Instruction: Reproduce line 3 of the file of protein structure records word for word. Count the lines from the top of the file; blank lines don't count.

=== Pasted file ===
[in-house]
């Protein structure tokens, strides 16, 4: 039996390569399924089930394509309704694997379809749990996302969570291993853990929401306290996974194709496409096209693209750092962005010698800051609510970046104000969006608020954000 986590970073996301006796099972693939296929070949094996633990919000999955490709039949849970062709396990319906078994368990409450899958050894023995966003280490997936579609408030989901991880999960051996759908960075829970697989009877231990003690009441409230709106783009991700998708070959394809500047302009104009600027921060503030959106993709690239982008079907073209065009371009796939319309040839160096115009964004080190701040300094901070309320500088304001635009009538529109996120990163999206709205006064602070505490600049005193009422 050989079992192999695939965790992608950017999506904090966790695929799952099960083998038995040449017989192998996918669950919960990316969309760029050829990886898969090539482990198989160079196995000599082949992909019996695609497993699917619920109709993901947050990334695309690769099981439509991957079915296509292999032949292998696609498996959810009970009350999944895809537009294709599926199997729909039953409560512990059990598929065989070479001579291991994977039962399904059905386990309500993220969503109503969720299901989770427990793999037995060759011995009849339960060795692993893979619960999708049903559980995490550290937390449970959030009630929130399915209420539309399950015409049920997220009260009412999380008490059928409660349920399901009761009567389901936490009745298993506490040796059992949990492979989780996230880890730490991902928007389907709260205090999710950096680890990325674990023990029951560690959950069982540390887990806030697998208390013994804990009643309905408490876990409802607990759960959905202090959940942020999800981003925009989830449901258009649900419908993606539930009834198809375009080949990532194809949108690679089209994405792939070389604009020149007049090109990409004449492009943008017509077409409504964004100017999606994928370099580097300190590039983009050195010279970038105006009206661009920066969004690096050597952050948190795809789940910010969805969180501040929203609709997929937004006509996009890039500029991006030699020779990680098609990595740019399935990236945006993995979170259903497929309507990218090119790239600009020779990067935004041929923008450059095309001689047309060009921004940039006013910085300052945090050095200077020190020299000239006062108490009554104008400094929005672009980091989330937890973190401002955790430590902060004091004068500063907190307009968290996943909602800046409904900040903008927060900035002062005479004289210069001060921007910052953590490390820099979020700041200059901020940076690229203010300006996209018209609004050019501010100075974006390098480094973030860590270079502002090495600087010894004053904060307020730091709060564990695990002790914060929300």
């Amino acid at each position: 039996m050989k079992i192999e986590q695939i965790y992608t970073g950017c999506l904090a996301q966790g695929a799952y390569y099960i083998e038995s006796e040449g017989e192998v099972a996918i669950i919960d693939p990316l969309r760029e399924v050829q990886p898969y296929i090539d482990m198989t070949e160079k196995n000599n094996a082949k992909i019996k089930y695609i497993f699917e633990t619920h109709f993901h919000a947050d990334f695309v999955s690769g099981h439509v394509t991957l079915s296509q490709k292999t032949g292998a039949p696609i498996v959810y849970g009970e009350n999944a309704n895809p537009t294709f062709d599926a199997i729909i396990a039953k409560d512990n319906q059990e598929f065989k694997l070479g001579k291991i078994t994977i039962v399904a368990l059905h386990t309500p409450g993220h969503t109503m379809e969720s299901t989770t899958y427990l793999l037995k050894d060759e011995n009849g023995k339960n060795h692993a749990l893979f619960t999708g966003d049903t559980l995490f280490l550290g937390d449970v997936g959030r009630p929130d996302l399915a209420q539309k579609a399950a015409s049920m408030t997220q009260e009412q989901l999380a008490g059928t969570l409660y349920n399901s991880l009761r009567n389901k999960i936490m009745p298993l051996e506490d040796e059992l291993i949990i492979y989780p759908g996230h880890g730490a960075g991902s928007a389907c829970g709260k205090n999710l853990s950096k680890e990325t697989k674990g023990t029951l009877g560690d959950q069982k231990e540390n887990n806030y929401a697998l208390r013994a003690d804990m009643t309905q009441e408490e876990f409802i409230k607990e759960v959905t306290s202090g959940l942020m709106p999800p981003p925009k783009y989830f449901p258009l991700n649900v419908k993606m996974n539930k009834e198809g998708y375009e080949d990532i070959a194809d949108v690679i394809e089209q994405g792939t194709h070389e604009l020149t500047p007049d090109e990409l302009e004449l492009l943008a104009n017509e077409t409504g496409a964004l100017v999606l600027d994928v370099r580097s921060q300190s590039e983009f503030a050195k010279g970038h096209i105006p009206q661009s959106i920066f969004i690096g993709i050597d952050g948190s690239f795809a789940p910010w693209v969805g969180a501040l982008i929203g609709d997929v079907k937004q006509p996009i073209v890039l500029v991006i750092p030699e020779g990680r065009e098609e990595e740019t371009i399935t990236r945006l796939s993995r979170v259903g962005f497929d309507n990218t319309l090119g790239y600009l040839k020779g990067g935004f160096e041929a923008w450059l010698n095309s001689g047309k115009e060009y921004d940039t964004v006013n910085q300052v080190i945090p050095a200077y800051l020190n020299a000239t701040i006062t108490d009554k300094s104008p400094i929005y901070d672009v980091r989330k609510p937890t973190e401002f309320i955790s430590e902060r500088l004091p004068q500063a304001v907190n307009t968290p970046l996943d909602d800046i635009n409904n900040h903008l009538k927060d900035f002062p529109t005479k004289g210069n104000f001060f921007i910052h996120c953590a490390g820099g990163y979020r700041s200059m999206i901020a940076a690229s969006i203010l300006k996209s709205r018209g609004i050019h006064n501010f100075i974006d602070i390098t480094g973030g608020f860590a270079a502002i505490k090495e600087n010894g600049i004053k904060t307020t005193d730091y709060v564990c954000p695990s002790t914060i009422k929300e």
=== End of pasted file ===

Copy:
């Amino acid at each position: 039996m050989k079992i192999e986590q695939i965790y992608t970073g950017c999506l904090a996301q966790g695929a799952y390569y099960i083998e038995s006796e040449g017989e192998v099972a996918i669950i919960d693939p990316l969309r760029e399924v050829q990886p898969y296929i090539d482990m198989t070949e160079k196995n000599n094996a082949k992909i019996k089930y695609i497993f699917e633990t619920h109709f993901h919000a947050d990334f695309v999955s690769g099981h439509v394509t991957l079915s296509q490709k292999t032949g292998a039949p696609i498996v959810y849970g009970e009350n999944a309704n895809p537009t294709f062709d599926a199997i729909i396990a039953k409560d512990n319906q059990e598929f065989k694997l070479g001579k291991i078994t994977i039962v399904a368990l059905h386990t309500p409450g993220h969503t109503m379809e969720s299901t989770t899958y427990l793999l037995k050894d060759e011995n009849g023995k339960n060795h692993a749990l893979f619960t999708g966003d049903t559980l995490f280490l550290g937390d449970v997936g959030r009630p929130d996302l399915a209420q539309k579609a399950a015409s049920m408030t997220q009260e009412q989901l999380a008490g059928t969570l409660y349920n399901s991880l009761r009567n389901k999960i936490m009745p298993l051996e506490d040796e059992l291993i949990i492979y989780p759908g996230h880890g730490a960075g991902s928007a389907c829970g709260k205090n999710l853990s950096k680890e990325t697989k674990g023990t029951l009877g560690d959950q069982k231990e540390n887990n806030y929401a697998l208390r013994a003690d804990m009643t309905q009441e408490e876990f409802i409230k607990e759960v959905t306290s202090g959940l942020m709106p999800p981003p925009k783009y989830f449901p258009l991700n649900v419908k993606m996974n539930k009834e198809g998708y375009e080949d990532i070959a194809d949108v690679i394809e089209q994405g792939t194709h070389e604009l020149t500047p007049d090109e990409l302009e004449l492009l943008a104009n017509e077409t409504g496409a964004l100017v999606l600027d994928v370099r580097s921060q300190s590039e983009f503030a050195k010279g970038h096209i105006p009206q661009s959106i920066f969004i690096g993709i050597d952050g948190s690239f795809a789940p910010w693209v969805g969180a501040l982008i929203g609709d997929v079907k937004q006509p996009i073209v890039l500029v991006i750092p030699e020779g990680r065009e098609e990595e740019t371009i399935t990236r945006l796939s993995r979170v259903g962005f497929d309507n990218t319309l090119g790239y600009l040839k020779g990067g935004f160096e041929a923008w450059l010698n095309s001689g047309k115009e060009y921004d940039t964004v006013n910085q300052v080190i945090p050095a200077y800051l020190n020299a000239t701040i006062t108490d009554k300094s104008p400094i929005y901070d672009v980091r989330k609510p937890t973190e401002f309320i955790s430590e902060r500088l004091p004068q500063a304001v907190n307009t968290p970046l996943d909602d800046i635009n409904n900040h903008l009538k927060d900035f002062p529109t005479k004289g210069n104000f001060f921007i910052h996120c953590a490390g820099g990163y979020r700041s200059m999206i901020a940076a690229s969006i203010l300006k996209s709205r018209g609004i050019h006064n501010f100075i974006d602070i390098t480094g973030g608020f860590a270079a502002i505490k090495e600087n010894g600049i004053k904060t307020t005193d730091y709060v564990c954000p695990s002790t914060i009422k929300e």